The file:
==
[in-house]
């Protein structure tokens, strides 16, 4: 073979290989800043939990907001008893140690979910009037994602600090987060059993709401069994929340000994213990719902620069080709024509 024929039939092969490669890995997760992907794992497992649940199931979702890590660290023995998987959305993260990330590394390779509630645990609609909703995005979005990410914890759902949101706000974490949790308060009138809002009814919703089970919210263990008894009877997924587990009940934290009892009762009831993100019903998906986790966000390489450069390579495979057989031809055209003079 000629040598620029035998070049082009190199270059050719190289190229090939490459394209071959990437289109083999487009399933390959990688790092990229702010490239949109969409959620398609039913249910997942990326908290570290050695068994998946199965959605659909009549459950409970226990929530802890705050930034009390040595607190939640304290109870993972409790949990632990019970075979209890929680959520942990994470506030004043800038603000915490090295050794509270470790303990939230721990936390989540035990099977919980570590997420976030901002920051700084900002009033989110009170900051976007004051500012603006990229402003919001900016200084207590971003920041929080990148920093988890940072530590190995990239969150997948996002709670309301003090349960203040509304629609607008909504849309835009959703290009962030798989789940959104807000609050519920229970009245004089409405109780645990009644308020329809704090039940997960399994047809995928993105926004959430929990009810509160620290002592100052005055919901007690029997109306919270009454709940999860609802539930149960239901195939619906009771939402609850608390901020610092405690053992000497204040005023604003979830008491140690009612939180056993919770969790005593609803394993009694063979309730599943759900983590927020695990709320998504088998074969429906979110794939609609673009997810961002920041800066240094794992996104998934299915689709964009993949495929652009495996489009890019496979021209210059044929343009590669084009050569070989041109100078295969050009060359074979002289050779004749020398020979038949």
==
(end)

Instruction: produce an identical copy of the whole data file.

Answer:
[in-house]
């Protein structure tokens, strides 16, 4: 073979290989800043939990907001008893140690979910009037994602600090987060059993709401069994929340000994213990719902620069080709024509 024929039939092969490669890995997760992907794992497992649940199931979702890590660290023995998987959305993260990330590394390779509630645990609609909703995005979005990410914890759902949101706000974490949790308060009138809002009814919703089970919210263990008894009877997924587990009940934290009892009762009831993100019903998906986790966000390489450069390579495979057989031809055209003079 000629040598620029035998070049082009190199270059050719190289190229090939490459394209071959990437289109083999487009399933390959990688790092990229702010490239949109969409959620398609039913249910997942990326908290570290050695068994998946199965959605659909009549459950409970226990929530802890705050930034009390040595607190939640304290109870993972409790949990632990019970075979209890929680959520942990994470506030004043800038603000915490090295050794509270470790303990939230721990936390989540035990099977919980570590997420976030901002920051700084900002009033989110009170900051976007004051500012603006990229402003919001900016200084207590971003920041929080990148920093988890940072530590190995990239969150997948996002709670309301003090349960203040509304629609607008909504849309835009959703290009962030798989789940959104807000609050519920229970009245004089409405109780645990009644308020329809704090039940997960399994047809995928993105926004959430929990009810509160620290002592100052005055919901007690029997109306919270009454709940999860609802539930149960239901195939619906009771939402609850608390901020610092405690053992000497204040005023604003979830008491140690009612939180056993919770969790005593609803394993009694063979309730599943759900983590927020695990709320998504088998074969429906979110794939609609673009997810961002920041800066240094794992996104998934299915689709964009993949495929652009495996489009890019496979021209210059044929343009590669084009050569070989041109100078295969050009060359074979002289050779004749020398020979038949």